Each June, the National Father’s Day Council honors a few exemplary men whose selfless dedication, personal sacrifice and cultural impact rise above the well-intentioned efforts of the average father and serve as benchmarks against which we workaday dads can measure ourselves in the coming year.
And for the past 72 spring seasons, the “Father of the Year” accolade has been accompanied by a gala celebration and a coveted silver statuette awarded to men who are “contemporary lifestyle leaders … dedicated to family, citizenship, charity, civility, responsibility and reverence.”
So it was no surprise this week that William Jefferson Clinton — a contemporary lifestyle leader if ever there was one — was finally inducted into that pantheon of paternal personages which had already enshrined the likes of Eddie Fisher, Bing Crosby, Larry King and Hulk Hogan.
What was surprising is that it took so long to recognize this fabled father who, as Chelsea Clinton nostalgically recalled in her introductory speech, “told me the importance of telling the truth about things,” presumably sometime after 1998.
Of course, one can question the Council’s honoring of Bill Clinton, and his remarkably poor taste in accepting it, but neither are impeachable offenses, especially considering that his middle namesake was probably more of a founding father than we’ll ever know, broadcasting his genetic joy more liberally than possibly any other U.S. president and, like every good Democrat, without regard to race, color, creed or country of origin.
Still, Clinton brought a special brand of populism to philandering which made it no longer the purview of the privileged, or a gifting solely to the beautiful.
Laboring in obscurity for years before he bore the mantle of chief executive, his was a tireless quest to form a more perfect union with Americans from all walks and stations of life, and all levels of attractiveness, garnering him predictable contempt from Northeastern elites, but preparing him for the toughest job he’ll ever love: being the Father of the Year we most deserve.
After all, in a nation where more than 40% of children are now born to unwed mothers, and where the divorce rate is close to 50%, even Clinton — who is still legally married and whose wife and child speak highly of him in public — has become something of an aspirational figure over the years — a sexual Siddhartha on a journey of redemption and enlightenment.
While his dalliances may disqualify him as the fifteenth Dalai Lama — he has been completely reincarnated by the media, with Chris Matthews proudly adding “President of the World” to his “Father of the Year” title.
And who were we expecting in 2013, anyway? Joel Osteen? Jim Bob Duggar? Mitt Romney with his five sons?
Maybe not, but comedienne Rita Rudner says that she, for one, still expects the most traditional marriage possible, confessing to being a hopeless romantic in her search for the right husband and father.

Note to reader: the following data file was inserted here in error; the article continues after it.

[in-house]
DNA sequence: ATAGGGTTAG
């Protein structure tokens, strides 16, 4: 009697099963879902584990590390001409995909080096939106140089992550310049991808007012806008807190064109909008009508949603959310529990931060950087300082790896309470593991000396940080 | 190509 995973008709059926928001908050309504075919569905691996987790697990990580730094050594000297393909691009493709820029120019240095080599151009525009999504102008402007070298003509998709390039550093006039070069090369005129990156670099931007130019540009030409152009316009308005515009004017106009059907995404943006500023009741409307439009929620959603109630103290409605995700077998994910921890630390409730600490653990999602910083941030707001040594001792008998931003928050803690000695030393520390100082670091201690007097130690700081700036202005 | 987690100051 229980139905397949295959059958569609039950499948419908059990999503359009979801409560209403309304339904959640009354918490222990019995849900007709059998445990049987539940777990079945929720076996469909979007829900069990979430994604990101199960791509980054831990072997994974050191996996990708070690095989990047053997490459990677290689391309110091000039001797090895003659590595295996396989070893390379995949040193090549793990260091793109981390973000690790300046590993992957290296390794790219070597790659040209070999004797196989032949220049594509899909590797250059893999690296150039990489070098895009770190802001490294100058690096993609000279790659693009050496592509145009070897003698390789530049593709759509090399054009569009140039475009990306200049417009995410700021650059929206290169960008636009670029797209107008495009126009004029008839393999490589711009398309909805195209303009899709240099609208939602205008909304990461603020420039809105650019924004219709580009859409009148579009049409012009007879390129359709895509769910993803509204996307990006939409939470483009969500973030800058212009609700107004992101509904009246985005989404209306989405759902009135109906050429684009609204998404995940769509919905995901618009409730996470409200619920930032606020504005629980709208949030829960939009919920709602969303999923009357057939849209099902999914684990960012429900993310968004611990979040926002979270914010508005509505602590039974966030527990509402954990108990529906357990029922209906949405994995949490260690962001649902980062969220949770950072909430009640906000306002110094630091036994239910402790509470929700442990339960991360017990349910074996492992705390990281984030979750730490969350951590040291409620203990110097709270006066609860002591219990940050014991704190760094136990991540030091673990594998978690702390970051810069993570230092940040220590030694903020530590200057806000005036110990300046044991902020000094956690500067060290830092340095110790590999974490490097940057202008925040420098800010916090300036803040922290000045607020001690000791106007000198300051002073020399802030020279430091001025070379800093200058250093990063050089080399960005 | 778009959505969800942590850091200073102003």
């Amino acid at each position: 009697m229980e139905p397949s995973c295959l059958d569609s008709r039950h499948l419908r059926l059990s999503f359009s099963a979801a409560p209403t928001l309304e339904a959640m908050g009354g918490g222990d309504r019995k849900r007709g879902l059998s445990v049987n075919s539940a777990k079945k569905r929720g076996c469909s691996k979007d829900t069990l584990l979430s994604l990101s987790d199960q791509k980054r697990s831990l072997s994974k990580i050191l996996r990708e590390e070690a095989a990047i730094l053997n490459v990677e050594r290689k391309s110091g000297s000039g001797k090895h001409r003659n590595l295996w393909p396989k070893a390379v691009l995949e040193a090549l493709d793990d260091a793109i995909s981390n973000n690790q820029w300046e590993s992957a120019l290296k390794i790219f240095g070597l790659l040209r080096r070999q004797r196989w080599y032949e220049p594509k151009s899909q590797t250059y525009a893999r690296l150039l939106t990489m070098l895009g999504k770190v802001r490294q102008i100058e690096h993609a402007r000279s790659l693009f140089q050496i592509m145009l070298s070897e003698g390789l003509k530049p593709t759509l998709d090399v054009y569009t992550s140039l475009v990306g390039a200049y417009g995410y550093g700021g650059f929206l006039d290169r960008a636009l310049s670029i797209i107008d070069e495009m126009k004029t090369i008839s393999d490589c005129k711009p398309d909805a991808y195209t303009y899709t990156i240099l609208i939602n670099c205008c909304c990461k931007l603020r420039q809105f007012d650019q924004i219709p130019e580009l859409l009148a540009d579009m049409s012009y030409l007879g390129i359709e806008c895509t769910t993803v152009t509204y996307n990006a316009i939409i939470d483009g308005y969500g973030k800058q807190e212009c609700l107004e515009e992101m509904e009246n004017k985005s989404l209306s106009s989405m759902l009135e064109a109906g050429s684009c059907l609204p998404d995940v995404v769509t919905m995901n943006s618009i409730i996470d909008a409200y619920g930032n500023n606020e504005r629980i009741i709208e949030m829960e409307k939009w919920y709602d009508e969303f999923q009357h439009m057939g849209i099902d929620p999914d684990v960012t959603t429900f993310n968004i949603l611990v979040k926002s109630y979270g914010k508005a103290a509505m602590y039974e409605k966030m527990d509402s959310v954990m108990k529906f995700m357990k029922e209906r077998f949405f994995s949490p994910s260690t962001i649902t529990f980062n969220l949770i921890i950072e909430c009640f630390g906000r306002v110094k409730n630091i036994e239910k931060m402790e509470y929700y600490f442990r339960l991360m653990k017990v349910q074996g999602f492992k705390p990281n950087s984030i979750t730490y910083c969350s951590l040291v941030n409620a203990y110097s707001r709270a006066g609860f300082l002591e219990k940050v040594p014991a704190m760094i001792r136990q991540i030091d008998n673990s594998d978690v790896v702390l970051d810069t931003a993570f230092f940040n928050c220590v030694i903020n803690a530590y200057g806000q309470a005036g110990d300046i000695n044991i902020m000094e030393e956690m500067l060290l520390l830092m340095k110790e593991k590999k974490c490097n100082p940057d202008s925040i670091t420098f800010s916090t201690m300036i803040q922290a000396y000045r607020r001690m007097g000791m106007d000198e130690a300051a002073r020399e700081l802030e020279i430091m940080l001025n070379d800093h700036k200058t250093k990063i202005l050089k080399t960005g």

Even on a first date, halfway through dinner, she can’t help thinking to herself, “Is this the man I want my children to spend their weekends with?”
In fact, millions of single dads will spend another awkward Father’s Day weekend this year feigning delight over the cheap cards and measly gifts bought by their ex-wives for the kids to bring.
And, like every other weekend, these dads will choose between some lousy choices, as they try to live down their original lousy choice at that fateful happy hour a few years back.
But that’s okay.
The Father’s Day Council — whose birth name was the New York Associated Men’s Wear Retailers — had the foresight to anticipate their plight. In a masterstroke of benevolence, they made provision for every father’s peace of mind — turning a potential weekend of sackcloth, ashes, and self-loathing into a few glorious days of mindless, blissful diversion-on-demand.
They did it by inventing the Father’s Day gift, and with it, permission to feel, once again, the thrill of a boyhood toy, whether it’s an iPad commode caddy, a digital tie rack, a NASA nose hair trimmer, a night-vision camera watch, a Bluetooth shower speaker, a solar-powered neck massager or, when the novelty starts to wear off, a vodka-dispensing golf bag.
As for the gift that keeps on giving, though, there’s only one that fits the Bill. Clinton himself.
Just like this manufactured holiday, he’ll be here year after year, reminding us that if we just forget the past, ask forgiveness, and move on like nothing ever happened, any dad, no matter what he’s been through, can be “Father of the Year” again someday to someone.
Timothy Philen is the author of Harper&Row/Lippincott’s “You CAN Run Away From It!” a satirical indictment of American pop psychology. He is currently at work on a latter-day “Walden,” a collection of essays on post-modern American culture.